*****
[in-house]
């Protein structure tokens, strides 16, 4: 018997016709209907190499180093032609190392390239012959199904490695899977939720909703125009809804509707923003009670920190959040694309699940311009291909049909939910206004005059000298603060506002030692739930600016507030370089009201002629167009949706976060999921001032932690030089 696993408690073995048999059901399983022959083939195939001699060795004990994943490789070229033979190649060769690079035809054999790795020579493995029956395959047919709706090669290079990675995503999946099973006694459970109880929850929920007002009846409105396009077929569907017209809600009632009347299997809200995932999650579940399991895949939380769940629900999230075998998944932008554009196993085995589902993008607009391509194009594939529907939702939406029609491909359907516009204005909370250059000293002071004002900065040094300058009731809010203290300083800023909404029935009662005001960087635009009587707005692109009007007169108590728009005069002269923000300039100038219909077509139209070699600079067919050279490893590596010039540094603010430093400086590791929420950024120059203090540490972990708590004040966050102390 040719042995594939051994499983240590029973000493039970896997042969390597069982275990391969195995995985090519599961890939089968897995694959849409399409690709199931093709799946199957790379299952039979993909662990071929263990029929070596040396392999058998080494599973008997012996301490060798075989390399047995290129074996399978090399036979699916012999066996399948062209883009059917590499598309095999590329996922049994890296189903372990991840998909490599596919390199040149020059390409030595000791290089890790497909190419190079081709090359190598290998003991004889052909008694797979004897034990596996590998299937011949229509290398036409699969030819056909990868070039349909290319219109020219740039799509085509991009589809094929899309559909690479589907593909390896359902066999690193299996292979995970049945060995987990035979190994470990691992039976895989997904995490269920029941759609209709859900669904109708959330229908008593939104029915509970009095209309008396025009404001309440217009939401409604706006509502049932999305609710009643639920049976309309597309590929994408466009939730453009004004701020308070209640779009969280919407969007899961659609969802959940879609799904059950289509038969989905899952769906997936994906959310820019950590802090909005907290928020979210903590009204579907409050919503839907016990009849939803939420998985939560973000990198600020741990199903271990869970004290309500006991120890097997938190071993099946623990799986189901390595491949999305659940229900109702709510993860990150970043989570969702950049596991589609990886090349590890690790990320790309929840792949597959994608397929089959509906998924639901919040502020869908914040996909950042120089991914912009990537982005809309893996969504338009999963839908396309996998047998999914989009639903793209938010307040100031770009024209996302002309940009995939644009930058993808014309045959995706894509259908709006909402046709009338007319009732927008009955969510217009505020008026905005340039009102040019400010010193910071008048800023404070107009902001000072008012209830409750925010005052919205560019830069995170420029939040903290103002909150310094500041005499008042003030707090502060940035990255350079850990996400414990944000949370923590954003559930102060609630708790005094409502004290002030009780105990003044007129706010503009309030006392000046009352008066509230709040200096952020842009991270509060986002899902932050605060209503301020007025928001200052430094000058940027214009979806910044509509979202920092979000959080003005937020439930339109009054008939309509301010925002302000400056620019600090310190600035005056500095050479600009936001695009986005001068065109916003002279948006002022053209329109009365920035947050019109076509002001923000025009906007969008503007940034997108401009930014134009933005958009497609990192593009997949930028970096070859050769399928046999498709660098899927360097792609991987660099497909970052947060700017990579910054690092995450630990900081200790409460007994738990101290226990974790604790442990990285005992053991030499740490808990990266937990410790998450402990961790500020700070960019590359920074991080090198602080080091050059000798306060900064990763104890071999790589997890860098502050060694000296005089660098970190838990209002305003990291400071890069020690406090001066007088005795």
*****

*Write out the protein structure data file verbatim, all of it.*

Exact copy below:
[in-house]
């Protein structure tokens, strides 16, 4: 018997016709209907190499180093032609190392390239012959199904490695899977939720909703125009809804509707923003009670920190959040694309699940311009291909049909939910206004005059000298603060506002030692739930600016507030370089009201002629167009949706976060999921001032932690030089 696993408690073995048999059901399983022959083939195939001699060795004990994943490789070229033979190649060769690079035809054999790795020579493995029956395959047919709706090669290079990675995503999946099973006694459970109880929850929920007002009846409105396009077929569907017209809600009632009347299997809200995932999650579940399991895949939380769940629900999230075998998944932008554009196993085995589902993008607009391509194009594939529907939702939406029609491909359907516009204005909370250059000293002071004002900065040094300058009731809010203290300083800023909404029935009662005001960087635009009587707005692109009007007169108590728009005069002269923000300039100038219909077509139209070699600079067919050279490893590596010039540094603010430093400086590791929420950024120059203090540490972990708590004040966050102390 040719042995594939051994499983240590029973000493039970896997042969390597069982275990391969195995995985090519599961890939089968897995694959849409399409690709199931093709799946199957790379299952039979993909662990071929263990029929070596040396392999058998080494599973008997012996301490060798075989390399047995290129074996399978090399036979699916012999066996399948062209883009059917590499598309095999590329996922049994890296189903372990991840998909490599596919390199040149020059390409030595000791290089890790497909190419190079081709090359190598290998003991004889052909008694797979004897034990596996590998299937011949229509290398036409699969030819056909990868070039349909290319219109020219740039799509085509991009589809094929899309559909690479589907593909390896359902066999690193299996292979995970049945060995987990035979190994470990691992039976895989997904995490269920029941759609209709859900669904109708959330229908008593939104029915509970009095209309008396025009404001309440217009939401409604706006509502049932999305609710009643639920049976309309597309590929994408466009939730453009004004701020308070209640779009969280919407969007899961659609969802959940879609799904059950289509038969989905899952769906997936994906959310820019950590802090909005907290928020979210903590009204579907409050919503839907016990009849939803939420998985939560973000990198600020741990199903271990869970004290309500006991120890097997938190071993099946623990799986189901390595491949999305659940229900109702709510993860990150970043989570969702950049596991589609990886090349590890690790990320790309929840792949597959994608397929089959509906998924639901919040502020869908914040996909950042120089991914912009990537982005809309893996969504338009999963839908396309996998047998999914989009639903793209938010307040100031770009024209996302002309940009995939644009930058993808014309045959995706894509259908709006909402046709009338007319009732927008009955969510217009505020008026905005340039009102040019400010010193910071008048800023404070107009902001000072008012209830409750925010005052919205560019830069995170420029939040903290103002909150310094500041005499008042003030707090502060940035990255350079850990996400414990944000949370923590954003559930102060609630708790005094409502004290002030009780105990003044007129706010503009309030006392000046009352008066509230709040200096952020842009991270509060986002899902932050605060209503301020007025928001200052430094000058940027214009979806910044509509979202920092979000959080003005937020439930339109009054008939309509301010925002302000400056620019600090310190600035005056500095050479600009936001695009986005001068065109916003002279948006002022053209329109009365920035947050019109076509002001923000025009906007969008503007940034997108401009930014134009933005958009497609990192593009997949930028970096070859050769399928046999498709660098899927360097792609991987660099497909970052947060700017990579910054690092995450630990900081200790409460007994738990101290226990974790604790442990990285005992053991030499740490808990990266937990410790998450402990961790500020700070960019590359920074991080090198602080080091050059000798306060900064990763104890071999790589997890860098502050060694000296005089660098970190838990209002305003990291400071890069020690406090001066007088005795």